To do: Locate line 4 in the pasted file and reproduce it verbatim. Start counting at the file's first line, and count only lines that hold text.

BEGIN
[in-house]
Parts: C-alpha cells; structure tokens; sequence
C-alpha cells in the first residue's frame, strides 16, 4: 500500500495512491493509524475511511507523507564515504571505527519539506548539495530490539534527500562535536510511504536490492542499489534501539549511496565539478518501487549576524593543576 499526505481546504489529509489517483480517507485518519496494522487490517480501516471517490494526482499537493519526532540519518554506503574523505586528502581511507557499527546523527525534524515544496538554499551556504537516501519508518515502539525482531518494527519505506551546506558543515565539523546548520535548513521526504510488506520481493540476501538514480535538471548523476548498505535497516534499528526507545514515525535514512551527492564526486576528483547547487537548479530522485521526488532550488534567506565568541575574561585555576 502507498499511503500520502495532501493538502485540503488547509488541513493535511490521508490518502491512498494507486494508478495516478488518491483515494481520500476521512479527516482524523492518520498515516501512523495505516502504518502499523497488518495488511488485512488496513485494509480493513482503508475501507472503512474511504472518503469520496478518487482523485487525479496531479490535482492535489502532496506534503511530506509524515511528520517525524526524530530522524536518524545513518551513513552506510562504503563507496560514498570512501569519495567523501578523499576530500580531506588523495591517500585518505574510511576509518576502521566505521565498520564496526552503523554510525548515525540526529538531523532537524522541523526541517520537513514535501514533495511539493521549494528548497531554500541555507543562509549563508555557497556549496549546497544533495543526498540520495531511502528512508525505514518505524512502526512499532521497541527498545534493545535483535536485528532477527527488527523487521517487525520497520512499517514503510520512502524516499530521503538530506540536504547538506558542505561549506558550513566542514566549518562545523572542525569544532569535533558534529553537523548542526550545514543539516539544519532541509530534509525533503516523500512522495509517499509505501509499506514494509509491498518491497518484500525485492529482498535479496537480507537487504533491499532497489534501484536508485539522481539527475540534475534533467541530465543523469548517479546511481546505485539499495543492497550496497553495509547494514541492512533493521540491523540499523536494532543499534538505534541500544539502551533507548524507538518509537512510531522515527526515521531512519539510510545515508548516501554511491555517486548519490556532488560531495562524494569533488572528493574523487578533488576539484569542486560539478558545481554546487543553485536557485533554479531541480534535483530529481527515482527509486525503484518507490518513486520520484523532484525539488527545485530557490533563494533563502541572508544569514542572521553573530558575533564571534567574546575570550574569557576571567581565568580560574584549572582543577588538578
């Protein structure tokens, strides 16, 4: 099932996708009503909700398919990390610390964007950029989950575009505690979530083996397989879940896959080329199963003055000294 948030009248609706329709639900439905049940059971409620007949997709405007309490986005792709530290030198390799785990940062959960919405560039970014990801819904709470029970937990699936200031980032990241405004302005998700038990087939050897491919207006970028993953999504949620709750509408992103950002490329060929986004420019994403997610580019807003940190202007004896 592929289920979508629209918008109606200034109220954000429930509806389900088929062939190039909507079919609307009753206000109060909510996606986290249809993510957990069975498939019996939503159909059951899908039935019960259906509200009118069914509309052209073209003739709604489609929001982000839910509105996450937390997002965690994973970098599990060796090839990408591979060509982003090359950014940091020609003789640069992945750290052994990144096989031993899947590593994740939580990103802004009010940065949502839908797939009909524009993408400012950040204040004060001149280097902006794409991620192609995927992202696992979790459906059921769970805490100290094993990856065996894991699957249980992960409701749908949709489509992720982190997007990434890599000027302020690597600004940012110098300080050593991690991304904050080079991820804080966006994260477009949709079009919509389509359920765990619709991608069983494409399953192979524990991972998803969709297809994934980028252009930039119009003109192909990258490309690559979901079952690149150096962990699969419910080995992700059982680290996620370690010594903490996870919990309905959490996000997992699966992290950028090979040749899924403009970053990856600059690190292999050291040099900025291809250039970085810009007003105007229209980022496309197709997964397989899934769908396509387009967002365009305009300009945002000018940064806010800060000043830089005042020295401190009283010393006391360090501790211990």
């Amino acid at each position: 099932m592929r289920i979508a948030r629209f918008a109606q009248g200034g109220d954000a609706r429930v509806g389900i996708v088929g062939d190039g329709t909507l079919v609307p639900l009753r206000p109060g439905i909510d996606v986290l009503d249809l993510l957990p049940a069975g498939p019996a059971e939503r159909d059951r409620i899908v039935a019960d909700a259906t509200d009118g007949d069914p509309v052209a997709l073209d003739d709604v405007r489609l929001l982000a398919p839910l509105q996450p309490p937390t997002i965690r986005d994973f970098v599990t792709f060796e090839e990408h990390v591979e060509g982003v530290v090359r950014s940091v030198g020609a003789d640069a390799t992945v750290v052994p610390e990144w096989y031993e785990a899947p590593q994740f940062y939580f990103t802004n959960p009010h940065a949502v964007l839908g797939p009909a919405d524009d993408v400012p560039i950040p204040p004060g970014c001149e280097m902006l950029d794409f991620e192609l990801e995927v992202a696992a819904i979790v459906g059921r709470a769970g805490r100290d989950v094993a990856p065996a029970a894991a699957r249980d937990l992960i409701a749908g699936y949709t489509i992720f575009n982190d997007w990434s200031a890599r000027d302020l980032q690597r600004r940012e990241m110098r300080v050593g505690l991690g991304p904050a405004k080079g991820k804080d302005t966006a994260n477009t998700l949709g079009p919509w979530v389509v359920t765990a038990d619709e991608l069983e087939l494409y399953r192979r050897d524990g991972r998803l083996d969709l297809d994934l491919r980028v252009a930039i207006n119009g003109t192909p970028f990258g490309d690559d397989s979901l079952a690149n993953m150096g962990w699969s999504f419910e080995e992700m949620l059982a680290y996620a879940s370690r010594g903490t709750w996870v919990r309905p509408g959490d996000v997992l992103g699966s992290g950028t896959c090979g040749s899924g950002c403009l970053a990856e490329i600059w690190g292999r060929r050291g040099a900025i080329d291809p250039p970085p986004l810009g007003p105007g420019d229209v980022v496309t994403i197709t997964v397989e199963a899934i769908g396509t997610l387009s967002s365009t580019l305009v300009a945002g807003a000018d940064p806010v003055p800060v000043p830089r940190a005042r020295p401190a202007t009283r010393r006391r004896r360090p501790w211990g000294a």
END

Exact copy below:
């Protein structure tokens, strides 16, 4: 099932996708009503909700398919990390610390964007950029989950575009505690979530083996397989879940896959080329199963003055000294 948030009248609706329709639900439905049940059971409620007949997709405007309490986005792709530290030198390799785990940062959960919405560039970014990801819904709470029970937990699936200031980032990241405004302005998700038990087939050897491919207006970028993953999504949620709750509408992103950002490329060929986004420019994403997610580019807003940190202007004896 592929289920979508629209918008109606200034109220954000429930509806389900088929062939190039909507079919609307009753206000109060909510996606986290249809993510957990069975498939019996939503159909059951899908039935019960259906509200009118069914509309052209073209003739709604489609929001982000839910509105996450937390997002965690994973970098599990060796090839990408591979060509982003090359950014940091020609003789640069992945750290052994990144096989031993899947590593994740939580990103802004009010940065949502839908797939009909524009993408400012950040204040004060001149280097902006794409991620192609995927992202696992979790459906059921769970805490100290094993990856065996894991699957249980992960409701749908949709489509992720982190997007990434890599000027302020690597600004940012110098300080050593991690991304904050080079991820804080966006994260477009949709079009919509389509359920765990619709991608069983494409399953192979524990991972998803969709297809994934980028252009930039119009003109192909990258490309690559979901079952690149150096962990699969419910080995992700059982680290996620370690010594903490996870919990309905959490996000997992699966992290950028090979040749899924403009970053990856600059690190292999050291040099900025291809250039970085810009007003105007229209980022496309197709997964397989899934769908396509387009967002365009305009300009945002000018940064806010800060000043830089005042020295401190009283010393006391360090501790211990």